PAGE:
Sundays now are lazy days for me. I either post something silly or other people’s work. Usually both. Today, it’s nothing silly, but it’s someone else’s work.
I ran across a story dispelling the misconception that Kirk and Uhura’s kiss on Star Trek was the first interracial kiss on television. The writing is hardly academic, always looking to qualify every sentence with the sentiment, “It shouldn’t matter!” which is obvious to everyone. In doing so, the author dilutes the importance of that kiss. Not only was it an important moment in television history, but also an important moment in United States history, taking the next significant step. TV shows can’t often pull that off, but this is Star Trek I’m talking about.
To refresh your recollection, I concluded that Nebula committed parricide, the killing of a close relative. By my semantics, it would follow that Loki and Sylvie’s relationship is incest (a relationship with a close relative). That doesn’t quite track, though. My first thought (and one contemplated in the article and the science fiction it cites) was that it would be more appropriate to refer to it as a particular form of incest: selfcest. Is that a different thing? The issue with my conclusion on Nebula, as I just said, was one of semantics more than logic. There simply isn’t a word for the killing of your multiverse doppelganger unless you call it suicide, which I declined to do. You’re not really the same person. However, in the case of Loki and Sylvie’s relationship, the genetic similarity becomes even more important because I’d imagine that a child of their pairing would be even more likely to develop genetic abnormalities. But if this logic holds, it’s definitely incest, but selfcest (as I interpret the term) doesn’t really exist, or wouldn’t assuming multiverses existed and could be traversed.
The only way I can fully reconcile this is if we reimagine the word, selfcest. To be a bit blunt, selfcest seems analogous to masturbation, but I don’t think anyone would call it that. Ergo, to be precise, we’d need a new word that describes the specific instance of incest where the other party was your mutliverse doppelganger. Returning to how I handled Nebula’s act, none of the alternatives, whether preexisting my post or coined by me, seem acceptable. Mirrocest, clonecest, dimensionicest, alterocest, etc. are goofy and/or inaccurate.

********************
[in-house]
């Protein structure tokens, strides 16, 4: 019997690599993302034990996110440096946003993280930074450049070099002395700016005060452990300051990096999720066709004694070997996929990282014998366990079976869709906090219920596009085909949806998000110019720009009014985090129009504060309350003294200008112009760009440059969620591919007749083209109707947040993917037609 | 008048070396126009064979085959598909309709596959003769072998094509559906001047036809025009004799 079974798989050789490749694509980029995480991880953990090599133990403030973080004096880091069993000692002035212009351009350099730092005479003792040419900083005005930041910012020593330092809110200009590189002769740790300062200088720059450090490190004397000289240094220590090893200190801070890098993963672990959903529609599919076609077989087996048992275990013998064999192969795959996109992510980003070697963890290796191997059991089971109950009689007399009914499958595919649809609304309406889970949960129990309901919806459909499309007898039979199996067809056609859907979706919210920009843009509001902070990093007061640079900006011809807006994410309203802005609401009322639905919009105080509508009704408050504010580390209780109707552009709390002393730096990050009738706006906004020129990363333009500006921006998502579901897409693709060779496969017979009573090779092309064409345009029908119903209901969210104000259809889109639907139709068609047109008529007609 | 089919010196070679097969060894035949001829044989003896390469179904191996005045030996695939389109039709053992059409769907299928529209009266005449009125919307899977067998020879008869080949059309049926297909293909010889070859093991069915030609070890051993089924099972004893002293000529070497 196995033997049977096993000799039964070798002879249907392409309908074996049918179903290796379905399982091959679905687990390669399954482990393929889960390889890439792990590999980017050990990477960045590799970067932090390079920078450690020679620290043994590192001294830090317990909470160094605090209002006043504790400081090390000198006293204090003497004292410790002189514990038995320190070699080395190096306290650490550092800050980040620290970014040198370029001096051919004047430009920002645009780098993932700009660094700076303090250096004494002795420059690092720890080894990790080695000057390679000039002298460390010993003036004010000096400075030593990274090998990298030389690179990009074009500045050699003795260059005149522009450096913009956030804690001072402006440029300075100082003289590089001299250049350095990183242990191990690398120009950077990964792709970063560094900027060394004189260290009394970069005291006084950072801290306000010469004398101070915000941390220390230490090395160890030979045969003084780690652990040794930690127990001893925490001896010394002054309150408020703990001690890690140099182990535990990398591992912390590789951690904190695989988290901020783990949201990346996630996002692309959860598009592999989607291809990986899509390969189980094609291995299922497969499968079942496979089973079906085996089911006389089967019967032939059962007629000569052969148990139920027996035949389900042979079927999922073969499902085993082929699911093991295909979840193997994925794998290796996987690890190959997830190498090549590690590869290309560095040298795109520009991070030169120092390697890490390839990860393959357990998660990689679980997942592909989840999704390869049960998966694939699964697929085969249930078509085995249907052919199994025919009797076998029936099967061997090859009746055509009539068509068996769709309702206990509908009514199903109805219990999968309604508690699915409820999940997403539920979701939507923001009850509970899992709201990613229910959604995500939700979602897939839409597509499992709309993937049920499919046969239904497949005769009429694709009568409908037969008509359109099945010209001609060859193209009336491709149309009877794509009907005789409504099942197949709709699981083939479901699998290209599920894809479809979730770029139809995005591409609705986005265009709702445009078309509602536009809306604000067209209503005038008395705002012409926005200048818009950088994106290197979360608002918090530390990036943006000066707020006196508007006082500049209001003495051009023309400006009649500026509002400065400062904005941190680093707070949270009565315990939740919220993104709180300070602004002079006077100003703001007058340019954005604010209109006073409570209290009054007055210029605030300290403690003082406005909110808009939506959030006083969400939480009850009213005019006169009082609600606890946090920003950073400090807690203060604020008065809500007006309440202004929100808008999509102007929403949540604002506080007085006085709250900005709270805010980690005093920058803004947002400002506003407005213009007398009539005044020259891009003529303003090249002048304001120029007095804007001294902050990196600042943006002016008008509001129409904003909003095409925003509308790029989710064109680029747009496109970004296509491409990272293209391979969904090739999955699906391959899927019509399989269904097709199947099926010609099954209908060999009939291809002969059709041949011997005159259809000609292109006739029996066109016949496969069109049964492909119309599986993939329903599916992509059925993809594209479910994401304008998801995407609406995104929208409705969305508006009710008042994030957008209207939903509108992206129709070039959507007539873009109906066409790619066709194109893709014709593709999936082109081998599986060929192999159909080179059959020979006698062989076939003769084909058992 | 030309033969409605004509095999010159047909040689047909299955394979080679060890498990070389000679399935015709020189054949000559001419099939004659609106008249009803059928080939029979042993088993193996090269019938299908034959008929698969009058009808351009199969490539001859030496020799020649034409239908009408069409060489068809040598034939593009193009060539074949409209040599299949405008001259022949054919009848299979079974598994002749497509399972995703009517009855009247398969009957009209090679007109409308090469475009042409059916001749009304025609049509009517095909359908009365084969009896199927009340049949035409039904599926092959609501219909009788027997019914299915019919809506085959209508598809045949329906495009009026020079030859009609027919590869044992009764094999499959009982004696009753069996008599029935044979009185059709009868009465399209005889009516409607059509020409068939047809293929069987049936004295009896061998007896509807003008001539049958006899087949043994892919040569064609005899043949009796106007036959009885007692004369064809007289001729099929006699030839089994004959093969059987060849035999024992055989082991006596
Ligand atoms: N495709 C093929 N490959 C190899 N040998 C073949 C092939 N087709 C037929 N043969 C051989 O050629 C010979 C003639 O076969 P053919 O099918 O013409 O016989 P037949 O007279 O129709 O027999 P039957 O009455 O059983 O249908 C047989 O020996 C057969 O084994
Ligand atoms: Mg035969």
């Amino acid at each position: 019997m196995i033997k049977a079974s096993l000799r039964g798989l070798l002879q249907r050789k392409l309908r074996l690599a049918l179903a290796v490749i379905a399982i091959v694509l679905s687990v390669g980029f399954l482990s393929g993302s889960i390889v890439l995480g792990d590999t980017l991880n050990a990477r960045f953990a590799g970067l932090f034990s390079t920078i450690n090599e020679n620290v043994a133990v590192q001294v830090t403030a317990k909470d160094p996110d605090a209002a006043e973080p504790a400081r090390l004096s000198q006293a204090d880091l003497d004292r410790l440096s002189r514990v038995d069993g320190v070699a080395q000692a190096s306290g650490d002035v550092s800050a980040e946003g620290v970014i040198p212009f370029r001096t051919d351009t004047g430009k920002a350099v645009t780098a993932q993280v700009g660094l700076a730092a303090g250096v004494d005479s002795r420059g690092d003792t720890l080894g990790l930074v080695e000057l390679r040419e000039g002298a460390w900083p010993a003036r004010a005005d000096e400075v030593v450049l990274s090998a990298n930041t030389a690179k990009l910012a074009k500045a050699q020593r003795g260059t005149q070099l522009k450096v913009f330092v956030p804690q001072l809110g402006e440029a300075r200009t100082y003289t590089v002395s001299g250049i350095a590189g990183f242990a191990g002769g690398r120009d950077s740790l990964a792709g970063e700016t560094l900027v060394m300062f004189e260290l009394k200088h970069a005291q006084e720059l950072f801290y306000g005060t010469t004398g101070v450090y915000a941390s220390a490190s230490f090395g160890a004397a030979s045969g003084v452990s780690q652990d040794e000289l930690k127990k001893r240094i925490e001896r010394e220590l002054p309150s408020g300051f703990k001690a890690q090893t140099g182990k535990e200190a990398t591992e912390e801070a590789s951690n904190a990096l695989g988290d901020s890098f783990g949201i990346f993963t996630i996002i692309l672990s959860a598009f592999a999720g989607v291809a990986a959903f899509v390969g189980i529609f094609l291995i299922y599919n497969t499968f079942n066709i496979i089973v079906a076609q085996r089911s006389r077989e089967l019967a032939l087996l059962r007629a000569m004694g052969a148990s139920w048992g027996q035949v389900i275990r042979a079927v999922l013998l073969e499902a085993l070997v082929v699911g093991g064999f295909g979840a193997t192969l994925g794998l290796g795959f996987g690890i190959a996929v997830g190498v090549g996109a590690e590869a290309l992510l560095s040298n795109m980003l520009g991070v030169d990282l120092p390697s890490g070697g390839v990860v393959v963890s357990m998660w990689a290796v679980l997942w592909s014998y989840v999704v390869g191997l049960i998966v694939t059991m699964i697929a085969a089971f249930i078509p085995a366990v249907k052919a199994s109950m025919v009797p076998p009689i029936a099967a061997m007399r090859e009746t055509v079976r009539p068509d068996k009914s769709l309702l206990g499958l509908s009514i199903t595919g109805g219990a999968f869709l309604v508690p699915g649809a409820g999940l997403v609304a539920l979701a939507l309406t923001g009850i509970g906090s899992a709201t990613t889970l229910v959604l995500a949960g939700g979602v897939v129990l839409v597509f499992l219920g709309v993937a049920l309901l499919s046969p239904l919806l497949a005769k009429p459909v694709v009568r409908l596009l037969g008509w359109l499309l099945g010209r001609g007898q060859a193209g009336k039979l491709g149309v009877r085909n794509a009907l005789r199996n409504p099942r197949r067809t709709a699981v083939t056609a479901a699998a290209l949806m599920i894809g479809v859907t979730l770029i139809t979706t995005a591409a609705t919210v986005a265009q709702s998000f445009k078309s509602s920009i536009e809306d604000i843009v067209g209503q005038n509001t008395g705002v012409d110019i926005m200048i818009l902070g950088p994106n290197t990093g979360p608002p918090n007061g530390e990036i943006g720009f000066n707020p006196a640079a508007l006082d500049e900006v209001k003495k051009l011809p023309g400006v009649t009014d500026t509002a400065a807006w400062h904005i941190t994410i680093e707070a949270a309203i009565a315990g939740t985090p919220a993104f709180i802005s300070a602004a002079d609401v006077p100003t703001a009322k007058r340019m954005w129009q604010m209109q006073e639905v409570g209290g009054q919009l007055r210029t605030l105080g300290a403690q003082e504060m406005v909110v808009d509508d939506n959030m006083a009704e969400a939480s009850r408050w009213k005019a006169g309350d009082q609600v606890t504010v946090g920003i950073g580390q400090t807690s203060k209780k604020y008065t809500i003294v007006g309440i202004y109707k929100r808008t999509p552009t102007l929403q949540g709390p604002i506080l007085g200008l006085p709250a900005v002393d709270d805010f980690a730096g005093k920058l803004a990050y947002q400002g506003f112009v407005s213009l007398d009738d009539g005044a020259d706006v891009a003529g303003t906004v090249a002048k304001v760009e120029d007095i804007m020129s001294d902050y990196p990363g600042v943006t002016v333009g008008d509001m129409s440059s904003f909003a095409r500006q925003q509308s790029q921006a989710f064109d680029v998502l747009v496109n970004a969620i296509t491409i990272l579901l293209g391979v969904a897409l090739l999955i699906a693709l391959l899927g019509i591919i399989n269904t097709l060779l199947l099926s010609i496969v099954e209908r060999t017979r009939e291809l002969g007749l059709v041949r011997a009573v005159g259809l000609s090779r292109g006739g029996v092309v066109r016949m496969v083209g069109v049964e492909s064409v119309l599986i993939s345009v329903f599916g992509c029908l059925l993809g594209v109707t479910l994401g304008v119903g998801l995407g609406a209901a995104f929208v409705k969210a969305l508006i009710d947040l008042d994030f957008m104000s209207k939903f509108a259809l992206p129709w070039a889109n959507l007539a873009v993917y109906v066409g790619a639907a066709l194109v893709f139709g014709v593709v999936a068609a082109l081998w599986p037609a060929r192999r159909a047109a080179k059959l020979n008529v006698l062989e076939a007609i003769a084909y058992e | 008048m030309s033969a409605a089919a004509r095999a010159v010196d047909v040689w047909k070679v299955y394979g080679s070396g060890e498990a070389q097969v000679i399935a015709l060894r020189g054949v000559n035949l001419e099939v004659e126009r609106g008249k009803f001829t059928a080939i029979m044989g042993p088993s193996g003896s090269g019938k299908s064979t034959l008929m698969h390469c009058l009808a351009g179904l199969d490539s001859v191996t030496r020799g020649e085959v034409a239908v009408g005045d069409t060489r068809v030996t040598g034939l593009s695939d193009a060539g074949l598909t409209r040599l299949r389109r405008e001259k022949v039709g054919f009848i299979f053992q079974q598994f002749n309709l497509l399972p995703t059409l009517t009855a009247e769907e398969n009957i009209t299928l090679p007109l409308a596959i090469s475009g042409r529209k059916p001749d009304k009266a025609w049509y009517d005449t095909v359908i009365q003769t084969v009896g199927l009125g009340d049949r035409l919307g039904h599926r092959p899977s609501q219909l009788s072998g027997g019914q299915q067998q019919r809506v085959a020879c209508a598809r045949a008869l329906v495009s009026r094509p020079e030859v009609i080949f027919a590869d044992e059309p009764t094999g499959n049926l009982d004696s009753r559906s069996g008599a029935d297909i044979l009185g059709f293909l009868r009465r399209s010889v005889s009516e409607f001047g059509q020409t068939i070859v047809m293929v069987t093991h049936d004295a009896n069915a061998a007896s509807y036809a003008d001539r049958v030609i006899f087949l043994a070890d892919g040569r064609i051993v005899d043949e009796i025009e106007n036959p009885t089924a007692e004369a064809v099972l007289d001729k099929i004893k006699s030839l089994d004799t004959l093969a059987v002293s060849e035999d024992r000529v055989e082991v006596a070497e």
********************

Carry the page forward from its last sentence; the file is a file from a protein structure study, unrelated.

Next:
But having used the term, “multiverse doppelganger,” so many times in this post, I think I have the answer: Doppelcest, and by extension, doppelcide for Nebula. At the very least, you must admit that it’s better than multiversaldoppelcest.
With the multiverse on the horizon, this could become a non-negligible issue for the viewers. Or at least for the weird viewers. Like me.
If you know any good shrinks in the DC area, hook me up. I’m clearly in great need of one.
The Renaissance Faire was a major part of my young adulthood. My family used to go to the one in Crownsville, MD every year. The impetus was my father, who was a well-read student of history. He’d go there and discuss “current events” with the actors. To their credit, they did fairly well, though they couldn’t out-history him.
I haven’t been there in a long time, but I consider it every year. a It’s ironic that we went as a family considering that I was a victim of the Satanic Panic, and here we were doing something reminiscent of the source of that panic. Well, if I do go again, and the opportunity presents itself (c’mon nerds!), I’ll be ready to add to the irony by adding my favorite intellectual property to the mix (something for which I was similarly ridiculed).
I really wish names weren’t obscured. Everyone deserves to receive credit for their ideas.
Sorry, but it’s time for another serious and long post.